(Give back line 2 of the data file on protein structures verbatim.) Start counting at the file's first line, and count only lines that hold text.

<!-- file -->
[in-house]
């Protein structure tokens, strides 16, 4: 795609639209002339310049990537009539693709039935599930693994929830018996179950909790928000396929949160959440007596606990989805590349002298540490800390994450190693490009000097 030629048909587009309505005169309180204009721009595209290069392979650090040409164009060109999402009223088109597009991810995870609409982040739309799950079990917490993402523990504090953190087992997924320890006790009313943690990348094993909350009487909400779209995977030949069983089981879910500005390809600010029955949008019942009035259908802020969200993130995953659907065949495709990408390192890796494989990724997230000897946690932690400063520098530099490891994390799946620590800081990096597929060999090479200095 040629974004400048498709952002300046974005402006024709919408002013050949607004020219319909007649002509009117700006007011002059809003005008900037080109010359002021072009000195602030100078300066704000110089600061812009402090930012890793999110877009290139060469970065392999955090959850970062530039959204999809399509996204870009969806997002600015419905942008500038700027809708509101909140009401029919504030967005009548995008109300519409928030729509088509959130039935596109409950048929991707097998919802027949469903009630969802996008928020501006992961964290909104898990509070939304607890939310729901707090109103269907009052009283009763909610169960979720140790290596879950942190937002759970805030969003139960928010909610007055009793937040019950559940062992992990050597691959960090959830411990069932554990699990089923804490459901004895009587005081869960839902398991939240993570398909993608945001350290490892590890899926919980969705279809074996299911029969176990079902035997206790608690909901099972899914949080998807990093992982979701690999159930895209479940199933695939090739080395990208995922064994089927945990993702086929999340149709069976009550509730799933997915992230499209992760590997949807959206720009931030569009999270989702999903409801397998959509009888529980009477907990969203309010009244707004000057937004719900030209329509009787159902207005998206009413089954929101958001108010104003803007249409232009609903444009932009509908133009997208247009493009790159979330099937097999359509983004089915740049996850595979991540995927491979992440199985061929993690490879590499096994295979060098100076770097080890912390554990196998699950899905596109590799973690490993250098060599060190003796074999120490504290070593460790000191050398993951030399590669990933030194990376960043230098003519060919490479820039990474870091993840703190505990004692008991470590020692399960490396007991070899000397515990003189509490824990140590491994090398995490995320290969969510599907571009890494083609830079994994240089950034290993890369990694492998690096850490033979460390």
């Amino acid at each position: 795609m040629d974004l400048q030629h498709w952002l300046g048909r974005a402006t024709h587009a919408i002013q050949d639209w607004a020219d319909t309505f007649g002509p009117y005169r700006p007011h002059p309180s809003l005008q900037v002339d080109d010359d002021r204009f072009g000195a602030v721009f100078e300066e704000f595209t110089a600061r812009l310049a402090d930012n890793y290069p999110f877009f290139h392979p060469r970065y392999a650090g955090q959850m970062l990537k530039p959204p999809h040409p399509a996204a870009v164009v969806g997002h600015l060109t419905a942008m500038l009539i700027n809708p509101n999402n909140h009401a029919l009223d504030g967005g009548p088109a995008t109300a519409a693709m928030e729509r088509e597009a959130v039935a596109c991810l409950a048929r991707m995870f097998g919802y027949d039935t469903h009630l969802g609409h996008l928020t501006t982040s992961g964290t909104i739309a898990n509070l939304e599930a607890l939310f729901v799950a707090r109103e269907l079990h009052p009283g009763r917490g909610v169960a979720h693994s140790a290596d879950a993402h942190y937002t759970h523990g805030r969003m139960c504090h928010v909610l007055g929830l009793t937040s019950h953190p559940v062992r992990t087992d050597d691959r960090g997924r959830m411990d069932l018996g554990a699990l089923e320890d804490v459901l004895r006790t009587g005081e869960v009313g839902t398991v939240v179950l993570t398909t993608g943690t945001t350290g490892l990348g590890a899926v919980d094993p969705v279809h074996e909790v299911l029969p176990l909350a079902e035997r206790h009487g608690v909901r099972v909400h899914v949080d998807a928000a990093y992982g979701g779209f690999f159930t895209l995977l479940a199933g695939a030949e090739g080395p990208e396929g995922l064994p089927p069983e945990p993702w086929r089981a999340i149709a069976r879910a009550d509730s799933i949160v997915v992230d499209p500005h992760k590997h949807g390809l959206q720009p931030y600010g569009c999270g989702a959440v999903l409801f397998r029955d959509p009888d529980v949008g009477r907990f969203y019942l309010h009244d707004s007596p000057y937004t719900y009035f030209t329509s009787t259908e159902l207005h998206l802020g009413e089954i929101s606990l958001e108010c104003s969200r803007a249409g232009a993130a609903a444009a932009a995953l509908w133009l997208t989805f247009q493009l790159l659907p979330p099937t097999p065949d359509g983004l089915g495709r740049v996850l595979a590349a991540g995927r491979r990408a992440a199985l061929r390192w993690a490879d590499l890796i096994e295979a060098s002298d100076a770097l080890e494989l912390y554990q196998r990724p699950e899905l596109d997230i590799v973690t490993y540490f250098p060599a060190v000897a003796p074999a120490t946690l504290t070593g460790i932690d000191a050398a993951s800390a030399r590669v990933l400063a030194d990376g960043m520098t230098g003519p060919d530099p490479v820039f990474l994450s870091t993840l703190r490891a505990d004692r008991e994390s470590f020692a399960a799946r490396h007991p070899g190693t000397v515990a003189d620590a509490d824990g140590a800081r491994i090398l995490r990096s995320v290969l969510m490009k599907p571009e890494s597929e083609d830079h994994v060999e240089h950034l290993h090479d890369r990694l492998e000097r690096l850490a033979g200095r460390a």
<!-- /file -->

């Protein structure tokens, strides 16, 4: 795609639209002339310049990537009539693709039935599930693994929830018996179950909790928000396929949160959440007596606990989805590349002298540490800390994450190693490009000097 030629048909587009309505005169309180204009721009595209290069392979650090040409164009060109999402009223088109597009991810995870609409982040739309799950079990917490993402523990504090953190087992997924320890006790009313943690990348094993909350009487909400779209995977030949069983089981879910500005390809600010029955949008019942009035259908802020969200993130995953659907065949495709990408390192890796494989990724997230000897946690932690400063520098530099490891994390799946620590800081990096597929060999090479200095 040629974004400048498709952002300046974005402006024709919408002013050949607004020219319909007649002509009117700006007011002059809003005008900037080109010359002021072009000195602030100078300066704000110089600061812009402090930012890793999110877009290139060469970065392999955090959850970062530039959204999809399509996204870009969806997002600015419905942008500038700027809708509101909140009401029919504030967005009548995008109300519409928030729509088509959130039935596109409950048929991707097998919802027949469903009630969802996008928020501006992961964290909104898990509070939304607890939310729901707090109103269907009052009283009763909610169960979720140790290596879950942190937002759970805030969003139960928010909610007055009793937040019950559940062992992990050597691959960090959830411990069932554990699990089923804490459901004895009587005081869960839902398991939240993570398909993608945001350290490892590890899926919980969705279809074996299911029969176990079902035997206790608690909901099972899914949080998807990093992982979701690999159930895209479940199933695939090739080395990208995922064994089927945990993702086929999340149709069976009550509730799933997915992230499209992760590997949807959206720009931030569009999270989702999903409801397998959509009888529980009477907990969203309010009244707004000057937004719900030209329509009787159902207005998206009413089954929101958001108010104003803007249409232009609903444009932009509908133009997208247009493009790159979330099937097999359509983004089915740049996850595979991540995927491979992440199985061929993690490879590499096994295979060098100076770097080890912390554990196998699950899905596109590799973690490993250098060599060190003796074999120490504290070593460790000191050398993951030399590669990933030194990376960043230098003519060919490479820039990474870091993840703190505990004692008991470590020692399960490396007991070899000397515990003189509490824990140590491994090398995490995320290969969510599907571009890494083609830079994994240089950034290993890369990694492998690096850490033979460390």